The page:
AP U.S. Government and politics Tuition Options:

Early enrollment: $700.00 for those who register before midnight July 1, 2024

Regular enrollment: $750.00 for those who register after midnight July 1, 2024

This course is limited to 10 students. The first 10 students who submit their registration will be automatically enrolled in the course and will receive an email confirming their class enrollment. Students whose registration is the 11th or later will be emailed that they have been added to the course waiting list according to the order in which the registration was received.

 Course Materials:

Course Text and Additional Resources

Required Text: Keeping the Republic: Power and Citizenship in American Politics. 9th edition (or later). CQ Press, 2019.

Keeping the Republic: 9th edition

ISBN 10: 1544326033     ISBN 13: 9781544326030

Recommended Text Supplement:

*The Princeton Review: AP U.S. Government & Politics Premium, 2023 Edition  

Other Resources that will be used frequently:

*Oyez.org – This online database provides succinct and accessible overviews for all Supreme Court cases.

*The National Constitution Center’s Interactive Constitution (https://constitutioncenter.org/the-constitution) – This online resource is an annotated U.S.Constitution that includes essays from multiple perspectives that frame the debates underlying key clauses and provisions of the U.S. Constitution. The National Constitution Center also has a blog that applies constitutional principles to current events.

Technology Requirements

  • Computer with high-speed internet access
  • Google account for communicating with me as needed and joining our Google Classroom AP GoPo course (in early August you will receive the class access code to enroll on Google Classroom.)
  • Document scanning ability so that you can upload written work or send via email if necessary (using a smartphone or digital camera to take a picture and email works fine)
  • AP Classroom (you will receive an enrollment number and instructions early in the course)
  • Zoom video from https://zoom.us (for the live sessions--you only need the free version)

The Course will begin Thursday August 29, 2024 with a live meeting via Zoom to introduce the AP Government Course, expectations of the weekly Zoom meetings, how we will use Google Classroom, and a brief discussion to introduce U.S. Gov't. and Politics content.

The Course ends in May of 2025 with the AP  Exam. The specific date of the exam is not yet available.

Breaks during the school year:

Thanksgiving Break: Nov. 22 - Dec. 2, 2024

Winter Break: Dec. 20, 2024 - Jan. 5, 2025

Spring Break: April 11 - April 23, 2025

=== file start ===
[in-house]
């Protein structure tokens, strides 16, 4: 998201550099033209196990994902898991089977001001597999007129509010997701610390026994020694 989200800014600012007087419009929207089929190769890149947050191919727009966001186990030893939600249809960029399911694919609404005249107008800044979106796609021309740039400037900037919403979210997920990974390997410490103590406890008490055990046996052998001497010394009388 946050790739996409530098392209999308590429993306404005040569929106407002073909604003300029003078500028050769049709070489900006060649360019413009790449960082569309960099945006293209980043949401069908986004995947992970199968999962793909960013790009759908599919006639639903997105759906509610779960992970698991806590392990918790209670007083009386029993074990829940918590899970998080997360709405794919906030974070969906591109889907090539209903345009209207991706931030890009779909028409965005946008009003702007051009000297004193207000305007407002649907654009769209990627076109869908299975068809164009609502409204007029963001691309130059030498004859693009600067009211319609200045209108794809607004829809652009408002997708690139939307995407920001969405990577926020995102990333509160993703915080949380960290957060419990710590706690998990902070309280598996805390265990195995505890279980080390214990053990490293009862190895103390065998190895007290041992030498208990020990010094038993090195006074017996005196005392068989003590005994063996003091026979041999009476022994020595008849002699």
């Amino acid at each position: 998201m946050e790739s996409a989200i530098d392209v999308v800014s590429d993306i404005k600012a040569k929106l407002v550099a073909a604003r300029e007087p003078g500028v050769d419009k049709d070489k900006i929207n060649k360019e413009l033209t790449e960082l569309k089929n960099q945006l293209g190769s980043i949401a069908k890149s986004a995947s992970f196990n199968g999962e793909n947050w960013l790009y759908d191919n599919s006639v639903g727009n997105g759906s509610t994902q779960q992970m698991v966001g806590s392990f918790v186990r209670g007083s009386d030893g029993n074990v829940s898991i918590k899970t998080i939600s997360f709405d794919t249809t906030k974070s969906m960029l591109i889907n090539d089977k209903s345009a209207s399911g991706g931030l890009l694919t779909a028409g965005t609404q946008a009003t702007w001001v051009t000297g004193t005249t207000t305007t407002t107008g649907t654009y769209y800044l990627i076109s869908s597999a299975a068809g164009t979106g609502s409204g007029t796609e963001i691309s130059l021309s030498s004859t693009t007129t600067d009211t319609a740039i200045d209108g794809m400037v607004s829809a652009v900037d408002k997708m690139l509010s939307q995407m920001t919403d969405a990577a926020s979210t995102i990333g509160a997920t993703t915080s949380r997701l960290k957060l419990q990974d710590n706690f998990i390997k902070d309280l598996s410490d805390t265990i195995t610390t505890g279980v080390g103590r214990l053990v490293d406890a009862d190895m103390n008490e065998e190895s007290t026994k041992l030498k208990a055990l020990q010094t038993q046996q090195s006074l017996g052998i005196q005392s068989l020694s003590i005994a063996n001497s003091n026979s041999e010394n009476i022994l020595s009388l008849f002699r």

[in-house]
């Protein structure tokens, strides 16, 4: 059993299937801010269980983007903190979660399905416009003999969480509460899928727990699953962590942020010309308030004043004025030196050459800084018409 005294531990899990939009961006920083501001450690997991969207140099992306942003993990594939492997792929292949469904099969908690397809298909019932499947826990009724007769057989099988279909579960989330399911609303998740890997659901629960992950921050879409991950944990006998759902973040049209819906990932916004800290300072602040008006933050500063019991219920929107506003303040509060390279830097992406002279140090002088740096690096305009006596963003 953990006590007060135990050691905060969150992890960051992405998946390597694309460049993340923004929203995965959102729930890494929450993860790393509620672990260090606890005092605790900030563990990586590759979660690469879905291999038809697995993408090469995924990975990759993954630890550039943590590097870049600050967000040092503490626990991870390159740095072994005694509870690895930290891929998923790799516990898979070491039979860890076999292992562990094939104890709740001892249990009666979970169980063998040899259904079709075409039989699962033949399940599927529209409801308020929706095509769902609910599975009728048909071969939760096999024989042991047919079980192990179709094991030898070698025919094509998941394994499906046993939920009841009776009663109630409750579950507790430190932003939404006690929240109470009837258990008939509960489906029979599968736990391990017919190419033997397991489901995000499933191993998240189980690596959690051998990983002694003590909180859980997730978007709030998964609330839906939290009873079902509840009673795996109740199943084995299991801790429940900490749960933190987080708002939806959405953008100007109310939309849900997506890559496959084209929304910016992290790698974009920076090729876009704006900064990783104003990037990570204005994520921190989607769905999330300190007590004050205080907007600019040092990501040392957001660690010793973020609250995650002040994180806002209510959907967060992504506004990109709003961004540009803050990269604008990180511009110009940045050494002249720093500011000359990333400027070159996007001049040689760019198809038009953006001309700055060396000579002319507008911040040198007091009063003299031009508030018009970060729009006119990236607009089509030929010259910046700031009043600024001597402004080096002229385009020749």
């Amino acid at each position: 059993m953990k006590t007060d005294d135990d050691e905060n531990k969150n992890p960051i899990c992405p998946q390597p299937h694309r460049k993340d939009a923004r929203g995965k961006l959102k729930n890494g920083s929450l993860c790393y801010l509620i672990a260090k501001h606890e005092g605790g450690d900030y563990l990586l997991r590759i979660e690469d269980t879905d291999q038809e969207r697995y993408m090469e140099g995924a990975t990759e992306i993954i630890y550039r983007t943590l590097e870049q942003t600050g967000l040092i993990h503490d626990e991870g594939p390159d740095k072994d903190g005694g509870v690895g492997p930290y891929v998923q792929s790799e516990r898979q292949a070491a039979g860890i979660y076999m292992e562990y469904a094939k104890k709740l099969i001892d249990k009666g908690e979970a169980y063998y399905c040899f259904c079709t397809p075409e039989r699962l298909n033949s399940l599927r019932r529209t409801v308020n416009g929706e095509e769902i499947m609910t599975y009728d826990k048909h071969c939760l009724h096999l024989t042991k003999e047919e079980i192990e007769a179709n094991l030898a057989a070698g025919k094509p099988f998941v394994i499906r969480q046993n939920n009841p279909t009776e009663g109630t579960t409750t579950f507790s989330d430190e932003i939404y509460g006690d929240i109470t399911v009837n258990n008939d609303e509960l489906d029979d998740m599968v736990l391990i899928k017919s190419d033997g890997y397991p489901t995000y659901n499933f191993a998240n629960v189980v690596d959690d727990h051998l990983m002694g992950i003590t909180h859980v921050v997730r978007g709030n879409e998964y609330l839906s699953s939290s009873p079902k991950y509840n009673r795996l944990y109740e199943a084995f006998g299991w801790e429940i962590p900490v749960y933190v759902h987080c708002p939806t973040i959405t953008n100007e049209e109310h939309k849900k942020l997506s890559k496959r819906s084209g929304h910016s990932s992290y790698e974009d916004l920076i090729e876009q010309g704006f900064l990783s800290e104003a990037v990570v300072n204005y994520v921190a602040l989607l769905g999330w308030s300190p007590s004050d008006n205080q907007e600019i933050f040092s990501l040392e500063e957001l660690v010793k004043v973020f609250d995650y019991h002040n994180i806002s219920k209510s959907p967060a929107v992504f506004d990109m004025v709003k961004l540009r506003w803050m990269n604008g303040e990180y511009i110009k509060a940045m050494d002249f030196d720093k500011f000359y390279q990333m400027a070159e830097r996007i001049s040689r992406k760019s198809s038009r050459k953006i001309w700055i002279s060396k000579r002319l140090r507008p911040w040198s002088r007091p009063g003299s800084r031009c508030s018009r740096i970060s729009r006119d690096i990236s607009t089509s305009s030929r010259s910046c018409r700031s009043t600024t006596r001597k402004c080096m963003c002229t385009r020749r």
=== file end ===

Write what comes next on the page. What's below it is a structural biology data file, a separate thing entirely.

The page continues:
Course format:

This course is generally asynchronous with assignments and assessments completed on the Google Classroom course page. 

Weekly Assignments: Assignments with due dates will be posted every Sunday (except during breaks) and appear in the Stream and Coursework Tabs own Google Classroom and on the Google Classroom calendar. These three posting locations indicate the sequence and due dates of assignments indicated by letter and number. For example, S1 = the first assignment in September, etc. Students are expected to complete all assignments in the assigned order, including readings, by the due dates indicated on the Google Classroom calendar. When necessary, extensions for assignment completion will be granted if they are requested in advance with a reasonable explanation.

Live Video Sessions via Zoom:  There will be one required weekly Zoom meeting determined by class consensus.

The days and times of Zoom meetings will be determined by class consensus through a series of surveys that will take place in early August  prior to our intro meeting on August 29. My intention with Zoom meetings is to provide an opportunity for robust intellectual DISCUSSIONS regarding course content and skill. The goal is that our Zoom meetings will be lively, interactive, and create an atmosphere that encourages academic discussion and collaboration among classmates.

Course and Unit Structure in brief:

This course follows the College Board’s Course and Exam Description of AP U.S. Government and Politics consists of 5 specific units shown below.

Unit 1: Foundations of American Government (4 weeks)

Students will investigate the foundations of American democracy and government to understand the purpose and function of government as it navigates the balance between liberty and order. Students will learn foundational concepts such as state, nation, politics, and sovereignty and alternative ideas of democracy. They will gain an understanding of the philosophical principles behind the U.S. Constitution and American government while considering how these principles shape important constitutional applications including limited government, judicial review, popular sovereignty, federalism, checks and balances, separations of powers, limited government and popular sovereignty.